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Teleworking During the Pandemic


By Cameron Macht
March 2021

The world of work changed in the early days of the coronavirus pandemic, as the number of people working from home jumped to unprecedented levels. Census data estimated that about 190,000 Minnesotans were working from home in 2019, representing about 6.5% of the state's labor force. By May of 2020, over one-third of workers nationwide reported that they teleworked due to the coronavirus, which would be the equivalent of more than one million Minnesotans! More recently, estimates show that just over 600,000 workers in Minnesota were teleworking due to the coronavirus.

As the spread of the virus ebbed and flowed over the course of the summer and most organizations were able to implement safety and social distancing measures, the number and percent of workers who were teleworking steadily declined, to a low of 21% by October. However, that was still more than three times as high as prior to the pandemic, and before the percentage teleworking started ticking back upward moving into the winter, climbing back above 23% by January (see Figure 1).

Figure 1. Percent of Workers who Teleworked due to the Coronavirus by Educational Attainment, 2020

While it was easier and more convenient – and even preferable – for workers in some sectors and occupations to make the transition, other industries and their front-line workers did not have the option to work from home. As shown in Figure 1, workers with lower educational attainment were less likely to be able to telework, while nearly 60% of workers with a Bachelor's degree or higher were able to work from home at one point.

This disparity makes more sense when coupled with a breakdown of the survey responses collected through the monthly Current Population Survey run by the Bureau of Labor Statistics, which shows percentages and numbers of workers by industries and occupations who were teleworking because of the coronavirus pandemic. Table 1 shows the industries that are most and least likely to still have people teleworking due to the coronavirus. Not surprisingly, industries with a higher amount of office work, such as Professional and Technical Services or Finance and Insurance have loads of people working from home; whereas industries such as Construction and Agriculture need to have most of their workers on-site.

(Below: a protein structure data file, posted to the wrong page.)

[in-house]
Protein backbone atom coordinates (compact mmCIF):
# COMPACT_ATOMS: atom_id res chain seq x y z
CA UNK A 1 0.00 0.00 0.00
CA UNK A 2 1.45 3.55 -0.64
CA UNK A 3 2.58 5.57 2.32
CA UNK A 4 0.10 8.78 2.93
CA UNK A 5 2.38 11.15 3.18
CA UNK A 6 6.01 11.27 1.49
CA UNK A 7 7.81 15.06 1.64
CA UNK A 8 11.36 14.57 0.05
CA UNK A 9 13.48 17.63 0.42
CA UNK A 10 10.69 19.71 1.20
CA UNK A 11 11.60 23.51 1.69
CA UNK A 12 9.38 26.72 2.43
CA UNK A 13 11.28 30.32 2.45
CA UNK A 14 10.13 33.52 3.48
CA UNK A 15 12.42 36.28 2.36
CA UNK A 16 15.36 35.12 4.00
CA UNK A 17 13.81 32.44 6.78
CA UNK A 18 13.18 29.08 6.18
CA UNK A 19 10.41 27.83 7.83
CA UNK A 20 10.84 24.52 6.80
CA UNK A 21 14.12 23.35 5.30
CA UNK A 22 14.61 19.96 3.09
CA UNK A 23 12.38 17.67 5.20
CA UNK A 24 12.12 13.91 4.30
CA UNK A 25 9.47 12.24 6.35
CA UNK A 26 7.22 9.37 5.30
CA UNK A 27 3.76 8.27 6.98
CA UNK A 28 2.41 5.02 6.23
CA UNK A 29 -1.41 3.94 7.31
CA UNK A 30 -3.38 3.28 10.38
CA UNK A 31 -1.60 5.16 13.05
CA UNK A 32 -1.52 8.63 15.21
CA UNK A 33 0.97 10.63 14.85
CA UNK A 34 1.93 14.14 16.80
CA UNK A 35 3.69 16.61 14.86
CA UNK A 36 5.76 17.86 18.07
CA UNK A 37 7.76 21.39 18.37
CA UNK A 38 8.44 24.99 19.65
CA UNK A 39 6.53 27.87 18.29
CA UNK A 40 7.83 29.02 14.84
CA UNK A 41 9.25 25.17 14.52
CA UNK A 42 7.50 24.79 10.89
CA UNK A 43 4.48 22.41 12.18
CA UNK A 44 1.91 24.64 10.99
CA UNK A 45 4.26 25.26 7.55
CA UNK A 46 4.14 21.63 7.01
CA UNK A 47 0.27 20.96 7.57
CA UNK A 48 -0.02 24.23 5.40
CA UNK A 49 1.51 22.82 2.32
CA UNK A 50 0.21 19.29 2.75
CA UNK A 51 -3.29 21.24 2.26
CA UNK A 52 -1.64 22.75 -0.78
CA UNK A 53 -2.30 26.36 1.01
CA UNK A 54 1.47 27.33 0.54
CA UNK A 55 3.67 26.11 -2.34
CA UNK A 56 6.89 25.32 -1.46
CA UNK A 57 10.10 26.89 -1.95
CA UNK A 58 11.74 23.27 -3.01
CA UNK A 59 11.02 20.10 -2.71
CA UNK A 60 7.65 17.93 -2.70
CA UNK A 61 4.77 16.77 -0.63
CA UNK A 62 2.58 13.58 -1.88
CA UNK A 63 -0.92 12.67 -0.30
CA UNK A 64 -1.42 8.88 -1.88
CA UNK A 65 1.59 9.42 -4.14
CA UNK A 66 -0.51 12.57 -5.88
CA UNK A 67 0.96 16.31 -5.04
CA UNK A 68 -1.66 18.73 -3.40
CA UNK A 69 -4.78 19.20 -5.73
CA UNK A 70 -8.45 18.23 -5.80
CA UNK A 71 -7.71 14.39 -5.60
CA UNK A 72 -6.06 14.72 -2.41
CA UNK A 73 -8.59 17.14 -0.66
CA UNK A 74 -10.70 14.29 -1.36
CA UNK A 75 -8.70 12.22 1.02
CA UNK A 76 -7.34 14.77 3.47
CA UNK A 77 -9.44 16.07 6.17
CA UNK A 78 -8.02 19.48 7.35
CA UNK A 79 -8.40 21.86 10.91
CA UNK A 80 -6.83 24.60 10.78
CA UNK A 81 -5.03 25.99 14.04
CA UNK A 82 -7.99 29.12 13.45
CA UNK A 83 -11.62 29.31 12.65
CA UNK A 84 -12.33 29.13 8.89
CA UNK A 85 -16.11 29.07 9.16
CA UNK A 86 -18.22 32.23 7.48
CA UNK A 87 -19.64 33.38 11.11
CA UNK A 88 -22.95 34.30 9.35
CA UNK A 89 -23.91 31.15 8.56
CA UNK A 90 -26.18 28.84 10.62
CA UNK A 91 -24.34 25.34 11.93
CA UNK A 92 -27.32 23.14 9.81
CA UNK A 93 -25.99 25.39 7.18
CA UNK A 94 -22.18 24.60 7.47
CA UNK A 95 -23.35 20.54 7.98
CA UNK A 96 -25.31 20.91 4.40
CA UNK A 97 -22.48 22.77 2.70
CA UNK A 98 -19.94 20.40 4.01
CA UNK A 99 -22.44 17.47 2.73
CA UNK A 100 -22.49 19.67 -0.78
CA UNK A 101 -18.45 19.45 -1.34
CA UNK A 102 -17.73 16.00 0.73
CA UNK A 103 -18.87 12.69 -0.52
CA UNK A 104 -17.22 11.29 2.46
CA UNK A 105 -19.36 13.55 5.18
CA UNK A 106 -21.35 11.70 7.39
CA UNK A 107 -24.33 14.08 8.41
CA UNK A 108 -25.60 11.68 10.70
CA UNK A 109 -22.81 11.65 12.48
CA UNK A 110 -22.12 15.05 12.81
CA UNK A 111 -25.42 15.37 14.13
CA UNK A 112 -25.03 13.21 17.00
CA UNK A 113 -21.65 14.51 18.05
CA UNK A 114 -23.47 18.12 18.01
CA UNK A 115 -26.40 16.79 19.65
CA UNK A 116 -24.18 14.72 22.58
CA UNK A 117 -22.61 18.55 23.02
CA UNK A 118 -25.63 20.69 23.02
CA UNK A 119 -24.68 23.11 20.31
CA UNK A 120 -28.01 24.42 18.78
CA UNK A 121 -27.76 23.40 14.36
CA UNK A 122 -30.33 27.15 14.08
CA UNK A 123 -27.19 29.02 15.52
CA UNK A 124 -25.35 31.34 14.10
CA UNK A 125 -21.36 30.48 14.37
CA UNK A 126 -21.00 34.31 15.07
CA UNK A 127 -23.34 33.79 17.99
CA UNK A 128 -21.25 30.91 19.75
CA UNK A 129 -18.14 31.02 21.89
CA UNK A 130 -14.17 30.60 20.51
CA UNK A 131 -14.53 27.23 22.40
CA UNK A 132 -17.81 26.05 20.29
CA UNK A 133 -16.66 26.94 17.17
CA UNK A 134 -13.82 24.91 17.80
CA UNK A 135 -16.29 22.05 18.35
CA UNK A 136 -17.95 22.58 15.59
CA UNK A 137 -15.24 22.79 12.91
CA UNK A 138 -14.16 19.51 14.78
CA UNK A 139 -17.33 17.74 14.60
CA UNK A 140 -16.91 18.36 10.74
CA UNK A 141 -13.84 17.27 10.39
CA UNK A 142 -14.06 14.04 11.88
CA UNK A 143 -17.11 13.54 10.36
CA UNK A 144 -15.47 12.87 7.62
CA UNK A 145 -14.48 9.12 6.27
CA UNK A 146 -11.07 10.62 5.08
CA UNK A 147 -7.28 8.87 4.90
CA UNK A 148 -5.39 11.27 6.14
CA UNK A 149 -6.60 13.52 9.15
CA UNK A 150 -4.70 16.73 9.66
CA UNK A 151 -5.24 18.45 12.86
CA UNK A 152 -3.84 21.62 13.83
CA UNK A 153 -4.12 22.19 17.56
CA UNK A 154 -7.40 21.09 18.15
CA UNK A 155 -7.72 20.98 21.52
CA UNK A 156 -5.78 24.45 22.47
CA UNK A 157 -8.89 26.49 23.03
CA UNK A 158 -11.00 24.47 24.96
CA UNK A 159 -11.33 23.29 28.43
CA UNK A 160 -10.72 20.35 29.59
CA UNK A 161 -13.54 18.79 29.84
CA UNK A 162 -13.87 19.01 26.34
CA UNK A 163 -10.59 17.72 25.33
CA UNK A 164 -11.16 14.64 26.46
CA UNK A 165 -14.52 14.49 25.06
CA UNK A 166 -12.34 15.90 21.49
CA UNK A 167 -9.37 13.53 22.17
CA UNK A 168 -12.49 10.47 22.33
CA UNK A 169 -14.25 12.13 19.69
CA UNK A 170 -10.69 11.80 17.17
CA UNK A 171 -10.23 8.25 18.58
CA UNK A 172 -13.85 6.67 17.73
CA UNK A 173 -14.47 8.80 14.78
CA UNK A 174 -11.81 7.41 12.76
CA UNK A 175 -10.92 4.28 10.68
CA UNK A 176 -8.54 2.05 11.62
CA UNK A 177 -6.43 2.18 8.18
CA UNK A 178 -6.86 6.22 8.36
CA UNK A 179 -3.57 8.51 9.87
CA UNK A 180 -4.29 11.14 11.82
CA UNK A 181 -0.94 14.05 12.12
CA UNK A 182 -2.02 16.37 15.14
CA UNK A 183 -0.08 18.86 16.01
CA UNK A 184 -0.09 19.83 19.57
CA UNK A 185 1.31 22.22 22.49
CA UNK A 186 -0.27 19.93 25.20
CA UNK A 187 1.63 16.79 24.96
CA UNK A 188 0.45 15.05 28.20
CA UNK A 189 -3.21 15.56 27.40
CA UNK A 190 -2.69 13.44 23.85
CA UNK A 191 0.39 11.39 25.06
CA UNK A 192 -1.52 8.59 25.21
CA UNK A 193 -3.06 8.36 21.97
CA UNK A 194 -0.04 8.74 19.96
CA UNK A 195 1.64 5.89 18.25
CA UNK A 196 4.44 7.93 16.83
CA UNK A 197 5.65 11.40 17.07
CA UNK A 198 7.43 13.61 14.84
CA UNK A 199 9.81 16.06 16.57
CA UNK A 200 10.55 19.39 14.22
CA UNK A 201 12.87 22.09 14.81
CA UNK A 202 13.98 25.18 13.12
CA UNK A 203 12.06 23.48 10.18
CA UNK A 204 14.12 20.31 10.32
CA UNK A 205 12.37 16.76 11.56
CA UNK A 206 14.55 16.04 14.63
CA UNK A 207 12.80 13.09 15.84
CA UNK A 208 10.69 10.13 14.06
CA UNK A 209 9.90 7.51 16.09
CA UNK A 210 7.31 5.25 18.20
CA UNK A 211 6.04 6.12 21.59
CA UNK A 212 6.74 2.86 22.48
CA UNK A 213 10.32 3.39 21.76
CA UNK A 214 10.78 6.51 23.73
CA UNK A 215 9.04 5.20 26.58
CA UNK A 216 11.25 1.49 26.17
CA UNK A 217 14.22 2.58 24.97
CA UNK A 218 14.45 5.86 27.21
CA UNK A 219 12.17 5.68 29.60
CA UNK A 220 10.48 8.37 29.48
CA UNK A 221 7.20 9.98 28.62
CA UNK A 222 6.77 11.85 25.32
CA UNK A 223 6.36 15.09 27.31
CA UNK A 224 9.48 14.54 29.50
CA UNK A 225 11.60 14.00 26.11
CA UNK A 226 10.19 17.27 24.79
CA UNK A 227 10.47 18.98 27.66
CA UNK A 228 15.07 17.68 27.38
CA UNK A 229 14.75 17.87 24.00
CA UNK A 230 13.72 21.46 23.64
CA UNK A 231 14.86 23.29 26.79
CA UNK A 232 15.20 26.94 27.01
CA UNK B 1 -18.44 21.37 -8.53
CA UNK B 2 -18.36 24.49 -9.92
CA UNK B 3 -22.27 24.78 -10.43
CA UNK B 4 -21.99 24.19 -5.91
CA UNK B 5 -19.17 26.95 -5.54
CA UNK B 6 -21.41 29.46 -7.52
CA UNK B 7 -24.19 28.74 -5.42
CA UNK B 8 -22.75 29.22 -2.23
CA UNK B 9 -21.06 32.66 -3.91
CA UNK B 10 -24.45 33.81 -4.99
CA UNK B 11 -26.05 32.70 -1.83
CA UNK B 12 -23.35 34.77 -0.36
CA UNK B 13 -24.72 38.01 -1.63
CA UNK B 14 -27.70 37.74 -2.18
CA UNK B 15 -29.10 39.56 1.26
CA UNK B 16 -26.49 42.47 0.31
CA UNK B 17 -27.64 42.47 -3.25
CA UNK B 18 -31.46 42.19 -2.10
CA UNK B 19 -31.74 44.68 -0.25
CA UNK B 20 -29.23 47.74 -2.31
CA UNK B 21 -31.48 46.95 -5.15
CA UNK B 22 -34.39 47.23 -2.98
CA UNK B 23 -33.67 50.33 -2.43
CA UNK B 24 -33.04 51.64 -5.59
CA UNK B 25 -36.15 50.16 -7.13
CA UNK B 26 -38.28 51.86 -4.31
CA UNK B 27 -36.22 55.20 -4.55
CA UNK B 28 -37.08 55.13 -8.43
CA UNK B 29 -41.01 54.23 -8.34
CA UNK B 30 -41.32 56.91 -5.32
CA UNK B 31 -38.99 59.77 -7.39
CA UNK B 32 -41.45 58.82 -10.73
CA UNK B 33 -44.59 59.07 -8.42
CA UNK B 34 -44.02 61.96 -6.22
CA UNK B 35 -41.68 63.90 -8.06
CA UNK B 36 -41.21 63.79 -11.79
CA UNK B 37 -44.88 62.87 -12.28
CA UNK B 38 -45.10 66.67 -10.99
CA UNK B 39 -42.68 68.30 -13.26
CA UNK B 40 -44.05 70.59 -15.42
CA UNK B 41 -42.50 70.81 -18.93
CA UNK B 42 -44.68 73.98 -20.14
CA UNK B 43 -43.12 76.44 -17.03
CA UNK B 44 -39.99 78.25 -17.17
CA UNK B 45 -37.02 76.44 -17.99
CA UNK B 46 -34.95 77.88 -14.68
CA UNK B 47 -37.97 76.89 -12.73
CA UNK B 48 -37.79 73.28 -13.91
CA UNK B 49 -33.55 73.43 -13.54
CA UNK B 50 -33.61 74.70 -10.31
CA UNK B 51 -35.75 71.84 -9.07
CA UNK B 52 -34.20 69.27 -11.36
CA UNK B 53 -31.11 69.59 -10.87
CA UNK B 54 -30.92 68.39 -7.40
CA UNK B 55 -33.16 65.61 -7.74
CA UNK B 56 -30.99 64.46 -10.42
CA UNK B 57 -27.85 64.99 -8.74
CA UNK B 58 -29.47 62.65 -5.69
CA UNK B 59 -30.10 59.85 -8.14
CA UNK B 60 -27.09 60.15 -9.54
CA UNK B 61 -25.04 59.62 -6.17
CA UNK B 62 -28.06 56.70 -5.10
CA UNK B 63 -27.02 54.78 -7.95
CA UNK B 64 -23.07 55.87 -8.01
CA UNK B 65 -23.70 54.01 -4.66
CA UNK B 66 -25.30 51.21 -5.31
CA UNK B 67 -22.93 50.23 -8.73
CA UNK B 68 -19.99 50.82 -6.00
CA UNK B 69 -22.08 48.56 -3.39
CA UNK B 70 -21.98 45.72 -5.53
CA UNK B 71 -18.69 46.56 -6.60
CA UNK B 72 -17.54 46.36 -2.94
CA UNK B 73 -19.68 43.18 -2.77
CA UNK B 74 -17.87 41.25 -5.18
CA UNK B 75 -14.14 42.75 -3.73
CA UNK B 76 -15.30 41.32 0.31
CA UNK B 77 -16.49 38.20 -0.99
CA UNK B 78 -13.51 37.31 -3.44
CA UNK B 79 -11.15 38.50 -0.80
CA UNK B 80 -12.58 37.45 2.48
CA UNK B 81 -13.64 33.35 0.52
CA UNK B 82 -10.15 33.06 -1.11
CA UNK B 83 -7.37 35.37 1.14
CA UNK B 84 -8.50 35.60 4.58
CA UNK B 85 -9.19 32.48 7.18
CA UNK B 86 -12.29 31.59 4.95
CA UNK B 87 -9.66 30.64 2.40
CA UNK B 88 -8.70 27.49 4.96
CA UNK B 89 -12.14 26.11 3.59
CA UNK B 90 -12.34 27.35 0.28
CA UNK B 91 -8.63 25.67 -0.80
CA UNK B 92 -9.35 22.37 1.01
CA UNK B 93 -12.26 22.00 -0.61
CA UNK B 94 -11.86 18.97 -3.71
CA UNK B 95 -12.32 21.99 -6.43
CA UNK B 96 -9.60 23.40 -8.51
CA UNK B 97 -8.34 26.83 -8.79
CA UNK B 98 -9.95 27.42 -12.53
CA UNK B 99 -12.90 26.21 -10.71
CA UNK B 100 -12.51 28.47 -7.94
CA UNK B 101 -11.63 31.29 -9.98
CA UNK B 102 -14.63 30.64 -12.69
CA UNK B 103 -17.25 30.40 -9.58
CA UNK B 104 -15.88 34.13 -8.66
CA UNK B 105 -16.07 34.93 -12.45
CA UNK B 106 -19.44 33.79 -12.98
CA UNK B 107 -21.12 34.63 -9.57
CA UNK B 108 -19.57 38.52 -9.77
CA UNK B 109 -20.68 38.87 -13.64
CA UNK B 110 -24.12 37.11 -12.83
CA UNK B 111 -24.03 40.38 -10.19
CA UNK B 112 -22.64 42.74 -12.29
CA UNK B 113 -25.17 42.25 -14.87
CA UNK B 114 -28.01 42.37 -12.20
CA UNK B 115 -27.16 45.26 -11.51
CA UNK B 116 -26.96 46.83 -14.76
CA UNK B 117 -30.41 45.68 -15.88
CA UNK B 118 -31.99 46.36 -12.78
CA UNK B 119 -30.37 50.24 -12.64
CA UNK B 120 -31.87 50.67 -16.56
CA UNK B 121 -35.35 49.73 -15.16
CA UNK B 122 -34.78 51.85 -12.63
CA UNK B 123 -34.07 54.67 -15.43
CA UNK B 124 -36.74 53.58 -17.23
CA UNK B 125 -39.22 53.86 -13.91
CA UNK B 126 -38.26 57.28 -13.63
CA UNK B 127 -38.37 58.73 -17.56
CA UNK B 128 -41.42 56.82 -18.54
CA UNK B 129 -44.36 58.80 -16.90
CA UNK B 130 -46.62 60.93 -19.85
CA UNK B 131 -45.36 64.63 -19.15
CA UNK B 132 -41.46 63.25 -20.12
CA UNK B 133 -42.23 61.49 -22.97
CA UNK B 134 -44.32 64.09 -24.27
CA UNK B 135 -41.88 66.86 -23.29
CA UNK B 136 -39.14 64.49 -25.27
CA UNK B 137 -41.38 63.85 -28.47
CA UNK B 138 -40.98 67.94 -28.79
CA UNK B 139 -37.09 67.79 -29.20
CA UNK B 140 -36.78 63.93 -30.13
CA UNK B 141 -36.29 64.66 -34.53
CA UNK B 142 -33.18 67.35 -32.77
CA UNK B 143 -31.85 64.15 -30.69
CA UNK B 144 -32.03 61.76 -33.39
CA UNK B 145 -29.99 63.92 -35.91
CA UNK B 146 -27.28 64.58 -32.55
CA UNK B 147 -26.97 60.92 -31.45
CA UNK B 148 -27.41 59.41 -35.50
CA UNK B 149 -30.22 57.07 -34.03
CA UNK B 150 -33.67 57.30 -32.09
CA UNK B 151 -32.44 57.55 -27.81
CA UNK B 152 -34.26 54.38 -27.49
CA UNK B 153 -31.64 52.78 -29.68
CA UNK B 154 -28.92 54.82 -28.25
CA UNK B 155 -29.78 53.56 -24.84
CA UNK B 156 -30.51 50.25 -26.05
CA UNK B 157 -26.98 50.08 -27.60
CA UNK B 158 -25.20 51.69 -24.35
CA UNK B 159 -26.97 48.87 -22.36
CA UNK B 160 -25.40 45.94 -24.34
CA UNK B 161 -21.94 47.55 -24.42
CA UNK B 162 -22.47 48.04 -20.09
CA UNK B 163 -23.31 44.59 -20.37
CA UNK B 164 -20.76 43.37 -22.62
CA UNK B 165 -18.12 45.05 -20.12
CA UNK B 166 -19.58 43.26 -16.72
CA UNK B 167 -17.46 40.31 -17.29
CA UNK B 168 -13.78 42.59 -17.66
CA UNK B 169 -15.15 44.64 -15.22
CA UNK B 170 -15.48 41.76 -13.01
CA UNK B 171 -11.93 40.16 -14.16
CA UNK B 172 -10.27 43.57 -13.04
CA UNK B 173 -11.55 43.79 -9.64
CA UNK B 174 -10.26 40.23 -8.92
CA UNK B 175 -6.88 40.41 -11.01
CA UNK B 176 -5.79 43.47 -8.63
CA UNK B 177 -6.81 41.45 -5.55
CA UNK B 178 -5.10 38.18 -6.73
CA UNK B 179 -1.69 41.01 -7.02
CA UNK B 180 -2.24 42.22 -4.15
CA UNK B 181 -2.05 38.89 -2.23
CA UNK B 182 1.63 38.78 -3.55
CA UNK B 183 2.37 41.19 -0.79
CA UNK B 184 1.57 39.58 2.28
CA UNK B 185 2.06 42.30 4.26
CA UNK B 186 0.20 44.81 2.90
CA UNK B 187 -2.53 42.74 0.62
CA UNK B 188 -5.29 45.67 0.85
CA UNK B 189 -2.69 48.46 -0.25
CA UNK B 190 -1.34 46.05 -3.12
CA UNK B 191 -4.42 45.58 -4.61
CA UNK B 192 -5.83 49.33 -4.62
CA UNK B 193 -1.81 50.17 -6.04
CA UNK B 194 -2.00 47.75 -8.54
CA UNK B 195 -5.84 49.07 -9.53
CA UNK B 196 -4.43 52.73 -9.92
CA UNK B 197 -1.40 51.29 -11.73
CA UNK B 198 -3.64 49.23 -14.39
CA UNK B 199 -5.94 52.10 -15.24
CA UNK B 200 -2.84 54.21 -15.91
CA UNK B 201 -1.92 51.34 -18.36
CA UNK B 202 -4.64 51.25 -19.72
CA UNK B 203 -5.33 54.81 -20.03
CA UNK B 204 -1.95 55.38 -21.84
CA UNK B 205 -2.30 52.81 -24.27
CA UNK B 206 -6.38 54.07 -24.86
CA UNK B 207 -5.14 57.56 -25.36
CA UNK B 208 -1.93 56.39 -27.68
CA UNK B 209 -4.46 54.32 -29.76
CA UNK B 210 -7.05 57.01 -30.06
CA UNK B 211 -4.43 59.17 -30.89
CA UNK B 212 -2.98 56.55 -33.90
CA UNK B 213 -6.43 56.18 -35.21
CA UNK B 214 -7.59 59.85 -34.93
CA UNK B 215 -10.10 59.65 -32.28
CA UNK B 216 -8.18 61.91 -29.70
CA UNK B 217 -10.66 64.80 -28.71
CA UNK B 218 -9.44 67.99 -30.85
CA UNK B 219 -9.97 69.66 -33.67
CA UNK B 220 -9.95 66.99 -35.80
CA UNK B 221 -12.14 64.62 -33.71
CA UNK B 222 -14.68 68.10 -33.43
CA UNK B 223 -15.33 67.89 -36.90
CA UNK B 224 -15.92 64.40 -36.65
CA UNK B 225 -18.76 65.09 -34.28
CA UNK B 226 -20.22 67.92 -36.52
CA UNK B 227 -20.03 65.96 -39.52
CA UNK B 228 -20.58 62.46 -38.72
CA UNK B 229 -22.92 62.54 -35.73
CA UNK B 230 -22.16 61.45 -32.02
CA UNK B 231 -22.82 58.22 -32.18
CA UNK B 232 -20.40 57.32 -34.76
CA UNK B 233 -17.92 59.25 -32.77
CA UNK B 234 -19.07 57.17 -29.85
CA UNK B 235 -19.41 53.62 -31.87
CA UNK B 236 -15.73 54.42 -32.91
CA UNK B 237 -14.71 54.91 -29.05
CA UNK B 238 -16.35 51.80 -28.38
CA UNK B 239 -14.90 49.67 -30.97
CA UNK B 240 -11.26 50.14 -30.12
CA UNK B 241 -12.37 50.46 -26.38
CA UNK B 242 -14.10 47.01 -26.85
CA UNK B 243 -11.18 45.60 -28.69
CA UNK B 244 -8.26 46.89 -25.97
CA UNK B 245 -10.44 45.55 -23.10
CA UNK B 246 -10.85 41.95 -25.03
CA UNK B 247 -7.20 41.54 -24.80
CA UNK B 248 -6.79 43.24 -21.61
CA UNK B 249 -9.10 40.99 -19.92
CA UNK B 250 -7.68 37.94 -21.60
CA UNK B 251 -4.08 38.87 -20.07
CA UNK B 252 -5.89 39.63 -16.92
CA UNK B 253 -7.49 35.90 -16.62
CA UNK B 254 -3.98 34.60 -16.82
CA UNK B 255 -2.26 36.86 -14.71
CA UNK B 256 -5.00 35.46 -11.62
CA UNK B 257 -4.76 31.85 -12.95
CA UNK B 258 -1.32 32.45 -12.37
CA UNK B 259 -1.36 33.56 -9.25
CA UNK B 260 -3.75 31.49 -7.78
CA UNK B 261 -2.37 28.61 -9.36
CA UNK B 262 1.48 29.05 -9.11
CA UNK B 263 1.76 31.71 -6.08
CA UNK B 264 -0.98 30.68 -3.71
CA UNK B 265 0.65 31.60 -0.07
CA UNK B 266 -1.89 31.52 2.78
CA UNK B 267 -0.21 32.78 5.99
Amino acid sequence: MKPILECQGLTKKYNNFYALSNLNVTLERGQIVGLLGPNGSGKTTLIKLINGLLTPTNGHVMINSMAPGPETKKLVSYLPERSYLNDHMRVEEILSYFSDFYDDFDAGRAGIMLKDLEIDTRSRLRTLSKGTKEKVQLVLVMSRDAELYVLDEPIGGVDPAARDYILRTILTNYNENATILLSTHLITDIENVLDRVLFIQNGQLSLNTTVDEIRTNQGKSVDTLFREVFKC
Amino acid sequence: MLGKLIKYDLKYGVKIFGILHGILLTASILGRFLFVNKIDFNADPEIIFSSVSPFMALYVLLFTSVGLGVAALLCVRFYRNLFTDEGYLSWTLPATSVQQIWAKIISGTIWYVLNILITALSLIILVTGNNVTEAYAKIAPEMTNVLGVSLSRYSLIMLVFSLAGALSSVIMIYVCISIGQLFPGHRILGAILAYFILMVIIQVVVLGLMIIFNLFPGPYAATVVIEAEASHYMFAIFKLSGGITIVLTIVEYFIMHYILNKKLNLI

Table 1. Teleworking Due to the Pandemic by Industry, January 2021

Industry Percent of workers who teleworked because of the coronavirus pandemic, United States Estimate of Minnesota workers who teleworked because of the coronavirus pandemic*
Professional & technical services 53.0% 82,187
Finance & insurance 50.4% 74,140
Information 45.9% 21,518
Educational services 42.6% 91,555
Public administration 36.9% 48,822
Utilities 29.0% 3,876
Real estate & rental & leasing 28.8% 9,760
Wholesale trade 20.6% 25,736
Arts, entertainment, & recreation 19.6% 7,511
Mining, quarrying, & oil & gas extraction 22.2% 1,199
Manufacturing 20.1% 62,211
Health care & social assistance 16.4% 79,394
Other services 15.6% 11,962
Management, admin. & waste services 16.2% 33,389
Retail trade 9.2% 25,085
Construction 7.8% 10,160
Transportation & warehousing 7.6% 7,872
Agriculture & related industries 5.1% 1,145
Accommodation & food services 4.1% 7,417
Total, All Industries 22.6% 604,940
Source: Bureau of Labor Statistics, Current Population Survey;* - Author's analysis of DEED Quarterly Census of Employment & Wages data

At the occupation level, the jobs most likely to still have people teleworking due to coronavirus were:

  • Computer and mathematical occupations (67.6%)
  • Legal (57.7%)
  • Business and financial operations (53.8%)
  • Architecture and engineering (45.7%)
  • Life, physical, and social science (45.6%)

In contrast, the occupational groups that were least likely to have people teleworking were:

  • Farming, fishing, and forestry occupations (1.4%)
  • Transportation and material moving (2.1%)
  • Food preparation and serving related (2.3%)
  • Construction and extraction (2.8%)
  • Building and grounds cleaning and maintenance (2.8%)

According to survey results for January 2021, the data also show that women (26.0%) are more likely to be teleworking than men (20.8%), full-time workers (25.5%) are twice as likely to be teleworking as part-time (12.0%) workers, and by race, Asians (36.9%) and Whites (22.8%) are more likely to be teleworking than Blacks (18.8%) and Hispanic or Latinos (13.8%). Perhaps not surprisingly, people in their prime working years between 25 and 54 years of age (26.3%) were also much more likely to be teleworking than older workers (21.6%), as well as the youngest workers (9.8%).

Percent of Workers who Teleworked due to the Coronavirus

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